Home
Benefits
News
entertainment
shop
finance
careers
education
join military
community
 
Search for Military News:  
Headlines News Home | Video News | Early Brief | Forum | Passdown | Discussions | Benefit Updates | Defense Tech
Flat Daddy Dolls Ease Burden
Deutsche Presse-Agentur  |  September 04, 2006
San Francisco - They may be thousands of kilometres away from home fighting a harrowing and controversial war, but the hundreds of part-time Soldiers of the Maine National Guard now serving in Iraq and Afghanistan are never far from their families.

The Flat Daddy programme provides life size cardboard cut outs of the servicemen and women to their families to help ease the pain of separation. Families provide National Guard personnel with the photos, which are enlarged, printed and stuck on pieces of foam from the waist up.

"The idea is that if you have a birthday party or a wedding, you take the 'Flat Daddys' and sit them in a chair and take a photo," explained Sergeant First Class Barbara Claudel, the state family- support director who began the programme. "Then you send a photo to your Soldier and say 'Sorry you weren't here but you were really.'"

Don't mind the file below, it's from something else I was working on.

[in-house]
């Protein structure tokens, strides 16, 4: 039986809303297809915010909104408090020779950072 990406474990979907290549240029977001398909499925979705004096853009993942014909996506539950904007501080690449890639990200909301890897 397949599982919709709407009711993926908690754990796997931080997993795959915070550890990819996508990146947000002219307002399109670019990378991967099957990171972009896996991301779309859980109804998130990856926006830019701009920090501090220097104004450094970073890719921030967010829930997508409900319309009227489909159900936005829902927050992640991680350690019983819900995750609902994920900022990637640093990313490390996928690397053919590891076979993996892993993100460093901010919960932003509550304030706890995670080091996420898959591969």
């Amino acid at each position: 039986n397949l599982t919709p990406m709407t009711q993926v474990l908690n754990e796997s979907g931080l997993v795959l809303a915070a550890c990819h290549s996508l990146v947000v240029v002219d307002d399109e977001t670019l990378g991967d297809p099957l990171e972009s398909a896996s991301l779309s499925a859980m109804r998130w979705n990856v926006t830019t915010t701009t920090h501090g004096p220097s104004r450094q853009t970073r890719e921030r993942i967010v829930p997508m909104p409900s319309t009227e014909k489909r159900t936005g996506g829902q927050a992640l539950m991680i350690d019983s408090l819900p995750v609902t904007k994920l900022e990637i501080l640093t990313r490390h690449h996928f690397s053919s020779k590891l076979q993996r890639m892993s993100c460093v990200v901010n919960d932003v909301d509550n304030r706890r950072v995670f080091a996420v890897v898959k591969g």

But the two-dimensional substitutes must not be limited to appearances at family festivities. And its not only Flat Daddys. Caudel says that there are Flat Mommys, brothers, sisters, sons, daughters, boyfriends and girlfriends.

Families say that they often take the avatars for rides in cars and sit them at the dinner table. The Boston Globe reported that some are even taken on visits to the dentist or to confessionals at the family church.

The Maine National Guard currently has 367 of its 2,000 part-time Soldiers on 18 month stints in Iraq and Afghanistan, said public affairs officer Captain Shanon Cotta.

Claudel said that six of the Guard's servicemen have been killed on active duty in Iraq or Afghanistan, and dozens have returned with post traumatic stress disorder.

"It's very hard, so we try to do whatever we can to make things easier," she said.

Sometimes however the popularity of the replicas can cause problems. "Families sometimes want a few, so everyone can enjoy them," Claudel says.

"We tell them it's like the real thing. They can only have one."

Sound Off...What do you think? Join the discussion.

Copyright 2013 Deutsche Presse-Agentur. All rights reserved. This material may not be published, broadcast, rewritten or redistributed.


 


Search for Military News: